It’s been 52 years since Pamela Wojnar and her family sailed on the ocean liner SS United States from New York to England, but she still has some vivid memories.
There was the day her older brother secretly slipped into the first class section of the ship and the crew wouldn’t let him back into the passenger class.
There was the shipmate who kept bringing her younger brother peanut butter and jelly sandwiches from his private food supply, even serving one on a fancy silver plate.
And, of course, there was the excitement of a 6-year-old seeing the ocean on the fastest ship of its kind and running around a deck that the likes of Marilyn Monroe, Harry Truman and John Wayne traveled on.
So it’s no wonder that the North Attleboro woman is working with a group of people who saved the ship from becoming scrap metal and wants to rehabilitate it through their organization, SS United States Conservancy.
They are raising money with the hope of renovating the rusting hulk that now rests on the Philadelphia waterfront.
The liner was built in 1950–51 for the United States Lines at a cost of $79.4 million.
It was the largest ocean liner constructed entirely in the United States and the fastest to cross the Atlantic in either direction, earning it a prestigious Blue Riband for the highest average speed since her maiden voyage in 1952.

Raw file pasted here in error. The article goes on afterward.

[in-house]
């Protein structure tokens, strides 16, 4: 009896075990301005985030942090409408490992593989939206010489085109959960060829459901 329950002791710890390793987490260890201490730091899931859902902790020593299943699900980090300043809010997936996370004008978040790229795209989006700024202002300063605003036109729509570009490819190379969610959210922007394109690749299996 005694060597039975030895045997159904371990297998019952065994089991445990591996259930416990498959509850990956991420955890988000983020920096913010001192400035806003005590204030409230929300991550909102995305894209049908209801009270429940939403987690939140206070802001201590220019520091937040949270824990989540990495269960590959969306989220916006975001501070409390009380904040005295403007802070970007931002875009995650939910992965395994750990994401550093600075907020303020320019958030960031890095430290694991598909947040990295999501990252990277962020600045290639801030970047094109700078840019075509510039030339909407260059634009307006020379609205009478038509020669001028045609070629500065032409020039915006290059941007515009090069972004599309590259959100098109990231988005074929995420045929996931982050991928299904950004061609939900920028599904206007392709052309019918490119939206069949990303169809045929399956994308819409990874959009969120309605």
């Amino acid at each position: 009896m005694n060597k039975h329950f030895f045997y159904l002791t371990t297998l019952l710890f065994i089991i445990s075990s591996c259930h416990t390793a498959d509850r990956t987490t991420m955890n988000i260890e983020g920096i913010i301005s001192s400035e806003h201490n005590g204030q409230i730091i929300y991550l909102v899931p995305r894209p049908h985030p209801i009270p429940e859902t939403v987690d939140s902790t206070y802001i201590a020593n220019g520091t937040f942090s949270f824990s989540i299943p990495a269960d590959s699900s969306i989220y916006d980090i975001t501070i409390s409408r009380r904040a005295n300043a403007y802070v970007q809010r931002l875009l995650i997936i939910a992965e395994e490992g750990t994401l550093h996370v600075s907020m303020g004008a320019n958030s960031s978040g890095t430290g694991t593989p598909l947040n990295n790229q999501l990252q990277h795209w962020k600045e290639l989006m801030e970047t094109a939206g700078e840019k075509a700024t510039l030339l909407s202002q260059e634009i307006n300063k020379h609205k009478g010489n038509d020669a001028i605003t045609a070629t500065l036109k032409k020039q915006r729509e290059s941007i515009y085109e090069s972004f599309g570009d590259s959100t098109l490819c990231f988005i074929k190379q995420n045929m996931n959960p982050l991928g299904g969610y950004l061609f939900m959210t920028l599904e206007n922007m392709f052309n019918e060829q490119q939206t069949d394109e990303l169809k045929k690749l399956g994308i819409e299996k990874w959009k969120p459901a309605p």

It continued transatlantic passenger service until 1969. Throughout the 1970s and ‘80s, ownership of the behemoth changed hands several times but no one was able to make it profitable again.
The ship was stripped in the mid-1990s and towed to Pier 82 on the Delaware River in Philadelphia where it sits today.
The SS United States Conservancy would like to see the liner turned into a combination museum and hotel.
In the meantime, it is seeking donations.
More information about fundraising is available at www.ssusc.org.
A donation Wojnar and her brother made recently won them a tour of the ship last Saturday, with author/illustrator David Macaulay — the former Rhode Island School of Design professor who authored the illustrated books “Cathedral” and “The Way Things Work” — acting as tour guide.
“We’re working every day to save the United States, but she is still not out of danger,” said conservancy president Susan Gibbs.
“These supporters — and so many others — are our ambassadors across the country. They are making sure that this iconic monument is not forgotten and that America’s Flagship has a future.”